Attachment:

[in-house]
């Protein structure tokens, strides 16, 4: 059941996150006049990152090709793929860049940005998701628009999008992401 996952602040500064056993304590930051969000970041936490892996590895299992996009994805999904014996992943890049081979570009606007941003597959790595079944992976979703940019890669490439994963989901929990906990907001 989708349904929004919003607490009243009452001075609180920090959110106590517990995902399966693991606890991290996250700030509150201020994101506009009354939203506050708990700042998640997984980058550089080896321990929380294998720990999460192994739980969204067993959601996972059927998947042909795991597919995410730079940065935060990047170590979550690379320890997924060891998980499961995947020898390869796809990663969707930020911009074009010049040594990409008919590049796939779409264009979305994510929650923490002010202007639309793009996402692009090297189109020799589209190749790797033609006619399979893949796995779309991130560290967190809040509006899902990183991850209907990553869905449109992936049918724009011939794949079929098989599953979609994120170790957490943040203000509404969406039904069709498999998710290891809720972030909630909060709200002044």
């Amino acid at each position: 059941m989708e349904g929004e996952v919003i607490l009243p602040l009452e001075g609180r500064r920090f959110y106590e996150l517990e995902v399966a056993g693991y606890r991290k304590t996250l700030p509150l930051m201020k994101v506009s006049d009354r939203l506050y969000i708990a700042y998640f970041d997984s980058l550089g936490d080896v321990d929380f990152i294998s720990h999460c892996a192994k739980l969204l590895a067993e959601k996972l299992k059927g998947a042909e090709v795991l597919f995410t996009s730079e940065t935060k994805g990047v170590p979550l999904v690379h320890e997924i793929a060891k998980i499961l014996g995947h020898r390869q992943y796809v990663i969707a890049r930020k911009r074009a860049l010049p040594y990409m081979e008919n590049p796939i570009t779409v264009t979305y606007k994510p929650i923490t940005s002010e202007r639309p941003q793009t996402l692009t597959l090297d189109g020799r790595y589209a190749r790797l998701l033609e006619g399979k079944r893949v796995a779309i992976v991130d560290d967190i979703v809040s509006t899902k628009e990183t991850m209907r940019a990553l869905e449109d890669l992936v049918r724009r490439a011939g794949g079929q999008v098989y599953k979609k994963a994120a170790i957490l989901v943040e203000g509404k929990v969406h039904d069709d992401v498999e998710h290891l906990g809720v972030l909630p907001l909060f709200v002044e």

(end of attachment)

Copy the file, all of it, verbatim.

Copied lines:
[in-house]
């Protein structure tokens, strides 16, 4: 059941996150006049990152090709793929860049940005998701628009999008992401 996952602040500064056993304590930051969000970041936490892996590895299992996009994805999904014996992943890049081979570009606007941003597959790595079944992976979703940019890669490439994963989901929990906990907001 989708349904929004919003607490009243009452001075609180920090959110106590517990995902399966693991606890991290996250700030509150201020994101506009009354939203506050708990700042998640997984980058550089080896321990929380294998720990999460192994739980969204067993959601996972059927998947042909795991597919995410730079940065935060990047170590979550690379320890997924060891998980499961995947020898390869796809990663969707930020911009074009010049040594990409008919590049796939779409264009979305994510929650923490002010202007639309793009996402692009090297189109020799589209190749790797033609006619399979893949796995779309991130560290967190809040509006899902990183991850209907990553869905449109992936049918724009011939794949079929098989599953979609994120170790957490943040203000509404969406039904069709498999998710290891809720972030909630909060709200002044």
């Amino acid at each position: 059941m989708e349904g929004e996952v919003i607490l009243p602040l009452e001075g609180r500064r920090f959110y106590e996150l517990e995902v399966a056993g693991y606890r991290k304590t996250l700030p509150l930051m201020k994101v506009s006049d009354r939203l506050y969000i708990a700042y998640f970041d997984s980058l550089g936490d080896v321990d929380f990152i294998s720990h999460c892996a192994k739980l969204l590895a067993e959601k996972l299992k059927g998947a042909e090709v795991l597919f995410t996009s730079e940065t935060k994805g990047v170590p979550l999904v690379h320890e997924i793929a060891k998980i499961l014996g995947h020898r390869q992943y796809v990663i969707a890049r930020k911009r074009a860049l010049p040594y990409m081979e008919n590049p796939i570009t779409v264009t979305y606007k994510p929650i923490t940005s002010e202007r639309p941003q793009t996402l692009t597959l090297d189109g020799r790595y589209a190749r790797l998701l033609e006619g399979k079944r893949v796995a779309i992976v991130d560290d967190i979703v809040s509006t899902k628009e990183t991850m209907r940019a990553l869905e449109d890669l992936v049918r724009r490439a011939g794949g079929q999008v098989y599953k979609k994963a994120a170790i957490l989901v943040e203000g509404k929990v969406h039904d069709d992401v498999e998710h290891l906990g809720v972030l909630p907001l909060f709200v002044e």